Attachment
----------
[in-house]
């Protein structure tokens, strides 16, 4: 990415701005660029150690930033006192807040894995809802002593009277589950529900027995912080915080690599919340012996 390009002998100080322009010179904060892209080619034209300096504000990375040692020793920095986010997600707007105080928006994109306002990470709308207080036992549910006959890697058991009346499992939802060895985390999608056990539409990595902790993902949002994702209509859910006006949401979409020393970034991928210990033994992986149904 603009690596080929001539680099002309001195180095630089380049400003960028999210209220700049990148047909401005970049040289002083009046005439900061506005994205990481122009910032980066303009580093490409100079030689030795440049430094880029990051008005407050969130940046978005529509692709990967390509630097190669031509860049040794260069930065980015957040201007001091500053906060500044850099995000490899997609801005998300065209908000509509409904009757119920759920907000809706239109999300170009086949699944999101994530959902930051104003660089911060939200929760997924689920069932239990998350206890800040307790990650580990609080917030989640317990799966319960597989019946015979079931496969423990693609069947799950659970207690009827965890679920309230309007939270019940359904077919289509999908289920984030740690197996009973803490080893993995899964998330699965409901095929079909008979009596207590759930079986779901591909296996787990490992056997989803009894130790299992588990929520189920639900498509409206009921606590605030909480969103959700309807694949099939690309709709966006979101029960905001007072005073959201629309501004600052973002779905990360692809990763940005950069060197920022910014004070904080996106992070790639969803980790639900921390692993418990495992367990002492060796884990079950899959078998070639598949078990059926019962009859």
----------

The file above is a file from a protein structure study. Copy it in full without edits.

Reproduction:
[in-house]
């Protein structure tokens, strides 16, 4: 990415701005660029150690930033006192807040894995809802002593009277589950529900027995912080915080690599919340012996 390009002998100080322009010179904060892209080619034209300096504000990375040692020793920095986010997600707007105080928006994109306002990470709308207080036992549910006959890697058991009346499992939802060895985390999608056990539409990595902790993902949002994702209509859910006006949401979409020393970034991928210990033994992986149904 603009690596080929001539680099002309001195180095630089380049400003960028999210209220700049990148047909401005970049040289002083009046005439900061506005994205990481122009910032980066303009580093490409100079030689030795440049430094880029990051008005407050969130940046978005529509692709990967390509630097190669031509860049040794260069930065980015957040201007001091500053906060500044850099995000490899997609801005998300065209908000509509409904009757119920759920907000809706239109999300170009086949699944999101994530959902930051104003660089911060939200929760997924689920069932239990998350206890800040307790990650580990609080917030989640317990799966319960597989019946015979079931496969423990693609069947799950659970207690009827965890679920309230309007939270019940359904077919289509999908289920984030740690197996009973803490080893993995899964998330699965409901095929079909008979009596207590759930079986779901591909296996787990490992056997989803009894130790299992588990929520189920639900498509409206009921606590605030909480969103959700309807694949099939690309709709966006979101029960905001007072005073959201629309501004600052973002779905990360692809990763940005950069060197920022910014004070904080996106992070790639969803980790639900921390692993418990495992367990002492060796884990079950899959078998070639598949078990059926019962009859």